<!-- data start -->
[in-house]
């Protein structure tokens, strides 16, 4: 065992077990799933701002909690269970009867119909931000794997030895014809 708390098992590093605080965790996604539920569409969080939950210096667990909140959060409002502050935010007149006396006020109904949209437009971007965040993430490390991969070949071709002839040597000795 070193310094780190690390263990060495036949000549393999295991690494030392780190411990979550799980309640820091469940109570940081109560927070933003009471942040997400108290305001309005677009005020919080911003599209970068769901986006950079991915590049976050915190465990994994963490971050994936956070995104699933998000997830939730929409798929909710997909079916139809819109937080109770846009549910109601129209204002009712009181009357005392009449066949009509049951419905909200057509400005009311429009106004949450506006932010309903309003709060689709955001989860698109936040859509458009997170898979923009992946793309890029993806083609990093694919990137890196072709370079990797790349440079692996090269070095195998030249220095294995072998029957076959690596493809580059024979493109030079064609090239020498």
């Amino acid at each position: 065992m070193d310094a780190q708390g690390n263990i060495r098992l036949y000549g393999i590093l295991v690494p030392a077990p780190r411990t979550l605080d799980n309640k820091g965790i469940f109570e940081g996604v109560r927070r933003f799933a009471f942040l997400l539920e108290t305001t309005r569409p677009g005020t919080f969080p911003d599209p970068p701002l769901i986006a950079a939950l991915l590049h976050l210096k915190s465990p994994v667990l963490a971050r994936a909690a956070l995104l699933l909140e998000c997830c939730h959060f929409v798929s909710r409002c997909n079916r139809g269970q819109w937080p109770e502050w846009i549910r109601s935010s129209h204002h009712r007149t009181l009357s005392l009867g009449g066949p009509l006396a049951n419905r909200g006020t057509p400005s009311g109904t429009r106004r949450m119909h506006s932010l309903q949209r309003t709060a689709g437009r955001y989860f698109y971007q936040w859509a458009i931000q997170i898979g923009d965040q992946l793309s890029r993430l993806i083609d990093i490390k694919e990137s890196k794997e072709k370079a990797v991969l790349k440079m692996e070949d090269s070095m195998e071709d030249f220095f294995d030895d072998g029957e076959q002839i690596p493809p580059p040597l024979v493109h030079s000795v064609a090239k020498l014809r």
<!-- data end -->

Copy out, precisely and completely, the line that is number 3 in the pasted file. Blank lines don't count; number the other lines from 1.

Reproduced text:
């Amino acid at each position: 065992m070193d310094a780190q708390g690390n263990i060495r098992l036949y000549g393999i590093l295991v690494p030392a077990p780190r411990t979550l605080d799980n309640k820091g965790i469940f109570e940081g996604v109560r927070r933003f799933a009471f942040l997400l539920e108290t305001t309005r569409p677009g005020t919080f969080p911003d599209p970068p701002l769901i986006a950079a939950l991915l590049h976050l210096k915190s465990p994994v667990l963490a971050r994936a909690a956070l995104l699933l909140e998000c997830c939730h959060f929409v798929s909710r409002c997909n079916r139809g269970q819109w937080p109770e502050w846009i549910r109601s935010s129209h204002h009712r007149t009181l009357s005392l009867g009449g066949p009509l006396a049951n419905r909200g006020t057509p400005s009311g109904t429009r106004r949450m119909h506006s932010l309903q949209r309003t709060a689709g437009r955001y989860f698109y971007q936040w859509a458009i931000q997170i898979g923009d965040q992946l793309s890029r993430l993806i083609d990093i490390k694919e990137s890196k794997e072709k370079a990797v991969l790349k440079m692996e070949d090269s070095m195998e071709d030249f220095f294995d030895d072998g029957e076959q002839i690596p493809p580059p040597l024979v493109h030079s000795v064609a090239k020498l014809r």